Learning to Write, A Tormented Journey
You don't start out writing good stuff. You start out writing crap and thinking it's good stuff, and then gradually you get better at it. That's why I say one of the most valuable traits is persistence.
I did start out writing crap, but knew it was crap. I still think everything I write is crap, and want to always feel that way. It’s my incentive to keep trying to improve while making any compliments my writing receives a welcome surprise .
Growing up I was always an avid reader, compulsive in fact, and like most bibliophiles, always had the desire to contribute to the world of words. Sadly, I wrote nothing for fear of exposing my utter lack of talent, actual or imagined. However, like many transitions in my life, it would take a catastrophic event to change my outlook and impel me to risk failure; in this case, that event was Hurricane Katrina. Three years after the storm, with my house rebuilt, but my life still in ruins, I decided to follow my passion. I felt like I had nothing left to lose.
I’ve only been writing seriously since late 2010. I viewed writing as a combination of craft and art and realized early on that mastering the craft would be my first challenge. Producing something resembling art might come later with time and practice. With that in mind, I enrolled at the University of New Orleans in 2008, but years of writing nothing had eroded my grammatical skills. Like learning carpentry by starting with building birdhouses, I had to begin my literary efforts at the most rudimentary level. It took me two years to create proper sentences again. As the subtitle of my website indicates, I believe I’ve laid a solid foundation but the structure is far from finished. I may never finish, but I am delighted by the challenge.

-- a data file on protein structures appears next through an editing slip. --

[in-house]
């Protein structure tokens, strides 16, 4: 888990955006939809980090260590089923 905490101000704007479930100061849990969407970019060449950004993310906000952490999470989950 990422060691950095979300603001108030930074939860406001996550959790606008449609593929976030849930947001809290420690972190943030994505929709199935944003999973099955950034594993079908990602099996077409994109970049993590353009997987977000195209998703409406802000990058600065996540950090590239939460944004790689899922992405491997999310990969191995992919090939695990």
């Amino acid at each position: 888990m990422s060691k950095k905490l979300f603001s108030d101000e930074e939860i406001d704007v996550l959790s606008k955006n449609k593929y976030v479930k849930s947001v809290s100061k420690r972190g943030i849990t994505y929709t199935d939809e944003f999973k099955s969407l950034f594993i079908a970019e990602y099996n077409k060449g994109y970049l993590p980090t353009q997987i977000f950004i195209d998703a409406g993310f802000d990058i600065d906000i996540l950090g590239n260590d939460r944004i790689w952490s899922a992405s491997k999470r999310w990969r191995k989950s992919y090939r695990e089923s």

In spite of the subject of my first book, New Orleans: City of X’s, I never had any desire to write my memoir, my life is not that remarkable. However, the second thing I needed to figure out was how to tell a story properly. Katrina sparked this career change and was a story primed to tell, so it seemed like a sensible place to start. (Actually, career change is a stretch; all, I ever had in the past, were jobs.) I do not plan any further personal life stories in the future. My literary passions include sci-fi, historical novels and mystery and I have concepts in mind for all three.
Embarking on this path, I was not planning to write some great literary masterpiece or become the new Hemmingway or Twain. Nor was I searching for fame and fortune. In the past, I had always done what was necessary to survive. After the trauma of having to start over yet again, I just wanted to do something I love for the rest of my life. It took a long time, but I think I finally figured out what I want to do when I grow up.
Obviously, I’m very new to this, so I have little wisdom to impart to other writers. Besides, you can find all the advice you need from successful authors in seconds with a Google search. What I can offer here is my experience so far and as I move forward. I can share what I did right or wrong, what I learned and what I could have done better. With luck, those who read this might do the same, and we can learn and grow together.
In the end, all, I really want to do, is write stories that people enjoy reading. If I accomplish that, I’ll be rich in ways that transcend fortune or fame.